C. J. Wilcox is a quiet dude. He doesn't speak as much as he slips in thoughts at unexpected times. You never know what's going on inside of his head.

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TEMPE, Ariz. — C.J. Wilcox is a quiet dude. He doesn’t speak as much as he slips in thoughts at unexpected times.

You never know what’s going on inside of his head. You’re left to judge him solely on the purity of his jump shot, and when that beautiful stroke is acting right, you can’t say much other than “wow,” either.

So it goes without saying that, on Thursday night, Wilcox and everyone in his orbit were mutually speechless.

The Washington guard was that good. And his role in the Huskies’ 79-62 victory over Arizona State at Wells Fargo Arena was even more vital than his brilliant stat line indicated.

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Wilcox impressed with 16 points, eight rebounds, three assists and two blocks. He made four three-pointers, which is his specialty, but he proved to be more than a shooter on this night. His efforts rescued the Huskies early in the game when the team was reeling from foul trouble and from a knee injury that knocked starting shooting guard Scott Suggs out of the game after just three minutes of play.

The rough start turned out to be just a mild concern. There was no need to worry because Wilcox went to work. He scored eight of his points during a 16-4 run that turned a 15-7 deficit into a 23-19 lead. The Huskies wound up stretching that first-half spurt to 31-13 and went into halftime with a double-digit lead even though three starters played limited minutes.

This is why the Huskies were so highly regarded before they went splat a few weeks ago. They’re deep in an odd way. They have only nine scholarship players available right now, and that number dropped to eight without Suggs, but this team isn’t lacking for talent. Isaiah Thomas, Matthew Bryan-Amaning and Holiday are clearly their best three players, but there’s little slippage in players four through nine. Now that their role players are emerging from slumps, this is especially evident.

Venoy Overton is back to being a difference maker. Terrence Ross is playing a better all-around game. Darnell Gant continues to do whatever is asked of him. Aziz N’Diaye is a factor again.

And then there’s Wilcox, a redshirt freshman who seemingly fell down a well when the Pac-10 season began. It started with a bad fall on his right hip in late December, which caused a nasty infection, and the injury bothered him for weeks. In late January, he suffered a concussion. And then the purest shooter on the team, a player that coach Lorenzo Romar trusted to take clutch shots early in the season, lost his confidence. With no collegiate experience handling such adversity, you wondered if he would regain his swagger this season.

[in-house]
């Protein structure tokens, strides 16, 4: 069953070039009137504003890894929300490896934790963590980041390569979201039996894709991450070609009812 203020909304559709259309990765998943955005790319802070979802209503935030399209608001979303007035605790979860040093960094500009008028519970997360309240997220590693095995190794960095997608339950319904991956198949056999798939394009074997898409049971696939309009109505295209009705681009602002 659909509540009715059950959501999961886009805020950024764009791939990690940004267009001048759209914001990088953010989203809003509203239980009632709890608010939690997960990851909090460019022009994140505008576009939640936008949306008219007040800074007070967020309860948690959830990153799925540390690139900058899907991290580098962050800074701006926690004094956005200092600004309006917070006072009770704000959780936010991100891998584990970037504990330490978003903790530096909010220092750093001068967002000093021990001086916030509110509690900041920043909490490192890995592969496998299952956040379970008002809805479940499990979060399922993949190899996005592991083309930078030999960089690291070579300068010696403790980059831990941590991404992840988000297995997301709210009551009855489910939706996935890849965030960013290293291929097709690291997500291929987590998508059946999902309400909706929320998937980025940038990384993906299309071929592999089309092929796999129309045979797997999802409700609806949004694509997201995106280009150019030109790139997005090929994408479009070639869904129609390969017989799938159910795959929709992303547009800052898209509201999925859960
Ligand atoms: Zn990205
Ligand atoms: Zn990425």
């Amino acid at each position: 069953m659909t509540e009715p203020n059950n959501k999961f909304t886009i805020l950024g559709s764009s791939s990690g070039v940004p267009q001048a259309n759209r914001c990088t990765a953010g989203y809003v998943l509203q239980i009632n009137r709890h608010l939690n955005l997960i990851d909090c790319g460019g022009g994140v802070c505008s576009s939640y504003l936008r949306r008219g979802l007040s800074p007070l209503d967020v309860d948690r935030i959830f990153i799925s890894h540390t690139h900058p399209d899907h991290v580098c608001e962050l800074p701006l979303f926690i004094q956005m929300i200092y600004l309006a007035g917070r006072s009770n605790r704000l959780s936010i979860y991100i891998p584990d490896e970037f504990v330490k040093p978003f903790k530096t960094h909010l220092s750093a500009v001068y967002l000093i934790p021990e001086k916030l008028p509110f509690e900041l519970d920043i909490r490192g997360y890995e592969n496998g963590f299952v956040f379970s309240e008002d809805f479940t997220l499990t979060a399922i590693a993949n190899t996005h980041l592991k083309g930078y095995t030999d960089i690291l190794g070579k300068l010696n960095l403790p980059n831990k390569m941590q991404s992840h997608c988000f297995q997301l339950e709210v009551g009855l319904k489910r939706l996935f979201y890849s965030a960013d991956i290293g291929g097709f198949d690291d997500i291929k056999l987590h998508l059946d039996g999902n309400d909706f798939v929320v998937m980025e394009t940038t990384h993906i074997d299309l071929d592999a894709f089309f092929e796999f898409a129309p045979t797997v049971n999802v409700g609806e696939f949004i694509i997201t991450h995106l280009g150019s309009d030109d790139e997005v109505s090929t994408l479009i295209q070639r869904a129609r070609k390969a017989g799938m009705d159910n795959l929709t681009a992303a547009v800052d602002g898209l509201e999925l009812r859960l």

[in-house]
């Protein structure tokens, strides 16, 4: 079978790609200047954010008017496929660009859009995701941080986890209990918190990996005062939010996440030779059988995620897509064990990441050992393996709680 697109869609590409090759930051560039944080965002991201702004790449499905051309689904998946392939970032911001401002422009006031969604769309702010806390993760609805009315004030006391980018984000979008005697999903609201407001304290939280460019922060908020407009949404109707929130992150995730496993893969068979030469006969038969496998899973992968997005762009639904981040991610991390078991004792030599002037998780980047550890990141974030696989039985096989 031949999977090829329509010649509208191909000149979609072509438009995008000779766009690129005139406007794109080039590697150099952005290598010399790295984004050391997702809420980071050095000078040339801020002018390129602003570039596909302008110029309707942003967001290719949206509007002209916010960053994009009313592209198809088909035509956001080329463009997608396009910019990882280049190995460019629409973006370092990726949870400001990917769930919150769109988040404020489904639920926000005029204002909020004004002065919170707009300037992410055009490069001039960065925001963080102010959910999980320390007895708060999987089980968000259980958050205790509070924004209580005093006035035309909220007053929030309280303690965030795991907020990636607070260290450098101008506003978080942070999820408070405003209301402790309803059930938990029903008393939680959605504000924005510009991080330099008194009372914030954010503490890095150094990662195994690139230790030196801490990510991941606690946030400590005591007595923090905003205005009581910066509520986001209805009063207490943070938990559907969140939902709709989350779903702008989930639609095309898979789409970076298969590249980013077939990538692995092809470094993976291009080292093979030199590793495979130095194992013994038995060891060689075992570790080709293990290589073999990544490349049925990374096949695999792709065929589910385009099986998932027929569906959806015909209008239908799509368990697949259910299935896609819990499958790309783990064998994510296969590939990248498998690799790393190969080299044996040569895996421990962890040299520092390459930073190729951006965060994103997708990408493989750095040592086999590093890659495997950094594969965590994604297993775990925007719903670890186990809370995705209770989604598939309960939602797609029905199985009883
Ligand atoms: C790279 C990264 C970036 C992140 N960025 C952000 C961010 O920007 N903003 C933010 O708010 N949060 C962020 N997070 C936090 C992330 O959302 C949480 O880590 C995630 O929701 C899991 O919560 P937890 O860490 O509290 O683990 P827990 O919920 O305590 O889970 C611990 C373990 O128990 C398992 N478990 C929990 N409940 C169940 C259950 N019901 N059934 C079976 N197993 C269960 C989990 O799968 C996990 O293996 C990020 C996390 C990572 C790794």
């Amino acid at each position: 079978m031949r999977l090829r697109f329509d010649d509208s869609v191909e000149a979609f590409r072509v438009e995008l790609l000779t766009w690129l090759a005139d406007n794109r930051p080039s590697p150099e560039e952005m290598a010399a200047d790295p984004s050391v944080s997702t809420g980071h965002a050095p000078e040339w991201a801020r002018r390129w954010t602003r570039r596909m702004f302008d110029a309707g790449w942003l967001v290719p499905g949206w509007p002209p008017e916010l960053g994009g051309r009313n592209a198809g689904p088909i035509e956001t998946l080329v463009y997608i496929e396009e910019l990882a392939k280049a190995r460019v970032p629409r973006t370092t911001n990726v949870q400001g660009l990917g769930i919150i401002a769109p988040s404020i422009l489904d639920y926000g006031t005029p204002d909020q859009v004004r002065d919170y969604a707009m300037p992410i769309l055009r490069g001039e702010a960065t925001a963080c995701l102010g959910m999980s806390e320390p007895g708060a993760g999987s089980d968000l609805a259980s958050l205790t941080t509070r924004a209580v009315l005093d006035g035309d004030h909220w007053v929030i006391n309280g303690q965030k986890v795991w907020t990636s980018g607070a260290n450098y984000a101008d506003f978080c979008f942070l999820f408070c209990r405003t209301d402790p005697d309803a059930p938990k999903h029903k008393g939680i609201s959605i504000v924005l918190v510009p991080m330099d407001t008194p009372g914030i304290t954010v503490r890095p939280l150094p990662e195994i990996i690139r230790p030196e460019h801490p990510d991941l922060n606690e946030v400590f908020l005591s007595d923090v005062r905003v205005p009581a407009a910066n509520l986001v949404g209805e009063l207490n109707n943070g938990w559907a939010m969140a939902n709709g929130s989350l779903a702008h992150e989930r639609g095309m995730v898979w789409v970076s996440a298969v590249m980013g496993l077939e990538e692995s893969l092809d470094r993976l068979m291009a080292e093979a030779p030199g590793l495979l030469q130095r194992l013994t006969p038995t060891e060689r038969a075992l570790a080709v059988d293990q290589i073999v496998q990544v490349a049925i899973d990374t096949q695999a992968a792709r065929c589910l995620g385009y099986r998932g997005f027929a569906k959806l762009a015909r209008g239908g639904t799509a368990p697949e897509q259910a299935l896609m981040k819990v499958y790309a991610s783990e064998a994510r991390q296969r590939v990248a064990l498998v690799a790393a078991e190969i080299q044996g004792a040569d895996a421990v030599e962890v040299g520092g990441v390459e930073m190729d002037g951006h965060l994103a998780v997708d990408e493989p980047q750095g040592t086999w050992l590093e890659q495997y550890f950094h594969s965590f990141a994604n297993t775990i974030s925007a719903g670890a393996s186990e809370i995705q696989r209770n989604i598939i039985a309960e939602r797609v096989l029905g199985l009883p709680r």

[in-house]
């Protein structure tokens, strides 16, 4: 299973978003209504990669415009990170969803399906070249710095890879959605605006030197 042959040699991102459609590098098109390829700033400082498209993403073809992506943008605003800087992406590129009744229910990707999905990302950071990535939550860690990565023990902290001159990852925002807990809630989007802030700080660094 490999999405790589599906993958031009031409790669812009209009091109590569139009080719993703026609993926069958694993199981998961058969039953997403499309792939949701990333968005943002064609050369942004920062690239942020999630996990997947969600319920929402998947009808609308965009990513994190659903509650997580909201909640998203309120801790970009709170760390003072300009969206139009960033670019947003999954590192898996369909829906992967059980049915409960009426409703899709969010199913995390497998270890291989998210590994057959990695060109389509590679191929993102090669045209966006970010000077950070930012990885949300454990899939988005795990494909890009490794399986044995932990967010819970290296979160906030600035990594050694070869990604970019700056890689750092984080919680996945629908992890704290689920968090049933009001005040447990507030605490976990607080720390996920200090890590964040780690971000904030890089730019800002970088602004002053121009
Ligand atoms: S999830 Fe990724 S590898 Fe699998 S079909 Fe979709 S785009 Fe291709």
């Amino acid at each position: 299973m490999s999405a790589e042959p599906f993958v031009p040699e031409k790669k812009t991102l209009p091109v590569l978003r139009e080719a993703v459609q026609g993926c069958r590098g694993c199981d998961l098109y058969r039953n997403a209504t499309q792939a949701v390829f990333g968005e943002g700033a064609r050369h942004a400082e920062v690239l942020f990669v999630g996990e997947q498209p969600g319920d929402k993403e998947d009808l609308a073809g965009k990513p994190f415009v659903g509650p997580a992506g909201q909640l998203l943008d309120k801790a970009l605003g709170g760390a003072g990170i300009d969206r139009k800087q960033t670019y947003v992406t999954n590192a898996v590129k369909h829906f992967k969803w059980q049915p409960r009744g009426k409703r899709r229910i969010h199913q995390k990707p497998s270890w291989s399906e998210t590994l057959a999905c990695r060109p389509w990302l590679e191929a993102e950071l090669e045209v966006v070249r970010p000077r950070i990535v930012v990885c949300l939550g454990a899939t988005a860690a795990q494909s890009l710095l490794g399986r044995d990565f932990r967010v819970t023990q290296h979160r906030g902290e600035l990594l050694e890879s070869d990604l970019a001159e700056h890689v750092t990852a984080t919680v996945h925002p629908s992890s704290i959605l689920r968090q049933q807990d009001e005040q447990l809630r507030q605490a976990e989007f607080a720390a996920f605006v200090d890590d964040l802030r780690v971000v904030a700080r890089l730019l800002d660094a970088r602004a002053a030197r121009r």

In the first 11 Pac-10 games, Wilcox missed two games because of his ailments, and in the other nine, he scored just 22 total points. He missed 17 of 21 three-pointers during that span. His picturesque jumper, flawless in its form, became a contradiction. It still looked great, but it kept clanking off the rim.

All of a sudden, the Huskies had lost one of their best weapons. It was hard to tell what was affecting Wilcox more: his injuries, his inexperience or his mental approach. Naturally, he tried to hide his frustration.

“C.J. has an interesting temperament,” Romar says. “He doesn’t get too high or too low.”

Looking back now, Wilcox admits to a confidence hit.

“Yeah, everyone is telling you that you’re a great shooter, and you’re wondering why you’re not making any shots,” he says. “You start to doubt yourself.”

He responded by working even harder. Wilcox goes through extra shooting drills with assistant coach Jim Shaw before every practice now. Slowly, he started to rediscover his form, and the players noticed it in practice.

Over the last three games, Wilcox has been, as Romar says, “a better C.J. No, a normal C.J.” He has scored in double figures in each of those games and averaged 13.3 points in victories over California, Stanford and Arizona State. He has made 10 of 23 three-pointers, a normal 43.5 percent.

Now, when he shoots, the entire bench, coaches included, anticipate his jumpers falling. Normalcy comes with a swish.

“He’s an unbelievable weapon on the basketball floor, and when that weapon is going good, you’ve got to keep it loaded,” Romar says. “He can rattle off six or seven of those things.”

Just as important, though, is that Wilcox can endure a slump.

“Mentally, I’m stronger,” Wilcox says. “My confidence dropped down. I got pretty low. But going through this has made me a better person and player.”

There he goes, slipping in insight just when you think he’s too shy. The reticent freshman is back to being a standout shooter, and his resurgence comes at the perfect time. But there’s no need to talk too much about it.

Normalcy is understated.

Jerry Brewer: 206-464-2277 or jbrewer@seattletimes.com, Twitter: @Jerry_Brewer

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